The wines of Etna are some of Sicily’s – and Italy’s – most distinctive reds. Produced from two grapes – Nerello Mascalese and Nerello Cappuccio – that are almost Pinot Noir like in colour and texture, this lightly wooded example is a fantastic introduction to a volcanic classic. Floral, ethereal and light with juicy redcurrant and raspberry fruit and some underlying stony grip. On offer at £10.99 from November 13 to December 3.
Ciro Biondi’s new single vineyard Etna Rosso, bottled as an IGT due to a mix-up with this year’s paperwork, is still a baby – but already the attractive, lifted red fruit is approachable, and the tannins are muscular but refined. There’s a gorgeous lemon-candy/salty finish, along with slightly nervy acidity that should ensure a bright future. One to cellar for a couple of years, at least.
Salvatore Scilio has one of the few organically certified estates on Mount Etna, and Alta Quota is his premium expression of Nerello Mascalese. The balance between acidity and structure is impressive, and the muscular, ripe fruit has a herby, rosemary scent running through it. Superbly elegant, and feels like one for the long haul.
Chiara Vigo has markedly changed the style of her wines in the last two vintages. Whereas her 2008 was overtly oak-influenced, and rather hefty, the 2009 is much more feminine, and fruit-forward. Obviously youthful on the nose, the earthy red fruit is fresh and attractive, with great minerality. Salvo Foti has been the oenologist here, since Vigo’s first vintage in 2008, however from 2011, Vigo will be going it alone. Organically produced.
Vinicola Benanti is one of the most established quality producers in the Mount Etna region. Their Rovitello vineyards are on the Northern slopes, and the slightly cooler ripening conditions are reflected in this elegant, mineral and smoky Nerello Mascalese/Nerello Capuccio blend.
A smoky, slightly vegetal aroma sets the stage for this terrific Etna Rosso. The red fruit is sweet and focused, and there’s a note of bitter cocoa, or cocoa nibs, that for me seems utterly typical of Nerello Mascalese. The tannins are refined and nicely balanced with the mineral finish. Organically produced.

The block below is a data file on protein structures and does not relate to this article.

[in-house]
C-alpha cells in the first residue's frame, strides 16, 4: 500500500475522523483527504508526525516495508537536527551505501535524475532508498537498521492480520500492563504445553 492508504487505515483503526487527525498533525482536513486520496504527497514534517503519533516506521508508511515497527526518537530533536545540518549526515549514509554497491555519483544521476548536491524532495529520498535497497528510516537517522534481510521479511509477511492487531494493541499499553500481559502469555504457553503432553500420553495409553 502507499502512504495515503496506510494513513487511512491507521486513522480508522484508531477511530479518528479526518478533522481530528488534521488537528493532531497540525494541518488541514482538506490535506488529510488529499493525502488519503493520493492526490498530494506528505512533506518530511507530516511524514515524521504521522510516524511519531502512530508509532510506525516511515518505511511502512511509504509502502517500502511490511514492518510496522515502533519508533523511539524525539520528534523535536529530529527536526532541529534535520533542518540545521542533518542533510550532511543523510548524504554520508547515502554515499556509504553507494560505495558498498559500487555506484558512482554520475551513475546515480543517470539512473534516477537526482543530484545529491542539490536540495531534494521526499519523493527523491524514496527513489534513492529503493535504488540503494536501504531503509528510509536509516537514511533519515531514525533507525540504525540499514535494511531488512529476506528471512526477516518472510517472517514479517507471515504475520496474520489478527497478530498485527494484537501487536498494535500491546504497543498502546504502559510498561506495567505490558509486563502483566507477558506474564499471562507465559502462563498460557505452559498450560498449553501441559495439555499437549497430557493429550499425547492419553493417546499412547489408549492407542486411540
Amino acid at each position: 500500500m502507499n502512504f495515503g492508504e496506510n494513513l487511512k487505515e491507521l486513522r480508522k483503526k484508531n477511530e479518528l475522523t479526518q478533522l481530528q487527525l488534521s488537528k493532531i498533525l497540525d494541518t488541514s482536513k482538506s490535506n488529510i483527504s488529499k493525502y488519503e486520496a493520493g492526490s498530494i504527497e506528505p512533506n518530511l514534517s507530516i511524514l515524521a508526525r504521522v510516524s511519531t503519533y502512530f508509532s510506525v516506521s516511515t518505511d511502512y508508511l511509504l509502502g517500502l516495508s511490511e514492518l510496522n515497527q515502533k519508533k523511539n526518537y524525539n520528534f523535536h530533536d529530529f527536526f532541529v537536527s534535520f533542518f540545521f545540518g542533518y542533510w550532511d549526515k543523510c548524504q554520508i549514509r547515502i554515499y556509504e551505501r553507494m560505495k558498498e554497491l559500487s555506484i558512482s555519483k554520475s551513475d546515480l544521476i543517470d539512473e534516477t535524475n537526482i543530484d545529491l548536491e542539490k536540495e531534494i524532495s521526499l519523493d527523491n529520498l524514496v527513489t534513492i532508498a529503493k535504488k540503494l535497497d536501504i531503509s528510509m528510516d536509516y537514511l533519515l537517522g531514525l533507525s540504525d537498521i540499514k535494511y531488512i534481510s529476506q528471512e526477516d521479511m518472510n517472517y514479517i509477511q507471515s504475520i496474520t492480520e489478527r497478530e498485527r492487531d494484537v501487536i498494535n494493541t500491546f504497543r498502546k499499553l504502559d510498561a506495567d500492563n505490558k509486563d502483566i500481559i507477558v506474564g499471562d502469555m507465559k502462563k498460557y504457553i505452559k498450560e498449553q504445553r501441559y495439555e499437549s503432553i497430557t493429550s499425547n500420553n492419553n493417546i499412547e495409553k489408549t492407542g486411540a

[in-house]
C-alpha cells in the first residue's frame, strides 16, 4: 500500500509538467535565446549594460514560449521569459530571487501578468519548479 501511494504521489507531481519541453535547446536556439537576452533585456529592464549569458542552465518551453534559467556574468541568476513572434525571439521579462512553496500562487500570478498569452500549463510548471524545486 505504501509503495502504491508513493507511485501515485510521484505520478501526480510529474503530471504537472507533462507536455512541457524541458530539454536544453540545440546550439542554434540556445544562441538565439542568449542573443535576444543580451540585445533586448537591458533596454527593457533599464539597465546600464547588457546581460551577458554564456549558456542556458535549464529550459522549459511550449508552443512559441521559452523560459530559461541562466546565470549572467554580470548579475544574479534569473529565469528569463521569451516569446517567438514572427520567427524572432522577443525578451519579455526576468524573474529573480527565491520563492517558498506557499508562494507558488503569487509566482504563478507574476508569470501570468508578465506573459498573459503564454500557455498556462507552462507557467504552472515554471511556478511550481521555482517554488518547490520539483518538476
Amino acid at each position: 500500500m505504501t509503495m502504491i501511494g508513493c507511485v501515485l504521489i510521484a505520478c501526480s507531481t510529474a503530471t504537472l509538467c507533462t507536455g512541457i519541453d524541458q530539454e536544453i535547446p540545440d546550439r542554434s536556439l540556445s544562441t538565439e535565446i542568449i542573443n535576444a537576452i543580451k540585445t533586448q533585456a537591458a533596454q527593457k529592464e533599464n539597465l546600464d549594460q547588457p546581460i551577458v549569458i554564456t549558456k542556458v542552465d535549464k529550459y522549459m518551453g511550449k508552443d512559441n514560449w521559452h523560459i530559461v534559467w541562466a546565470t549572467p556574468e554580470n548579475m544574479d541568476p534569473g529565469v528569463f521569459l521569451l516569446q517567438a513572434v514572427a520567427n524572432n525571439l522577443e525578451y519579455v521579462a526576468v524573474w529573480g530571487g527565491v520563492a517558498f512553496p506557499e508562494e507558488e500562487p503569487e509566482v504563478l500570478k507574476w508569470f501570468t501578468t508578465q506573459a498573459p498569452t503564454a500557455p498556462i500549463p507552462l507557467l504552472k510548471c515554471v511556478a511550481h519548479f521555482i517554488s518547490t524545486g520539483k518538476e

Nicosia are making some of the best value Etna Rosso available, and this is a terrific effort. Sweet, red fruit and herbal notes are underpinned by a seductive texture, fine-grained tannins and a fresh, saline finish. This is a steal at £10.95
This Nerello Mascalese won a gold medal in the Decanter 2012 awards, and it’s not hard to see why. The fruit is lithe and ripe, with an attractive smoky hint. There’s an overwhelming sense of freshness, vitality and elegance in this wine – and the Etna trademark minerality is present and correct, together with a lemon-candy note on the finish. At £8.50 this is one of Etna’s few bargains – It’s no surprise therefore that the Wine Society has sold out. Let’s hope they can secure some more soon.
Giuliemi’s Etna Rosso is scarcely less impressive than the Bianco. Raspberries, pepper and orange zest on the nose, driving acidity and soft yet structured tannins. Hint of brown sugar and lemon juice at the end. This is a super-fresh, pure expression of Nerellos Mascalese and Capuccio. Only 1,500 bottles a year produced. Organic/No sulphur.
Nerello Mascalese is versatile enough to make terrific sparklers – like this bready, toasty rosé spumante. The fruit is spicy, and rather savoury, with an intriguing nose that reminded me of red onions (it wasn’t oxidised, I should hasten to add). The mousse is soft but persistent. Bone dry, refined and complex – a serious Rosé, Bravo!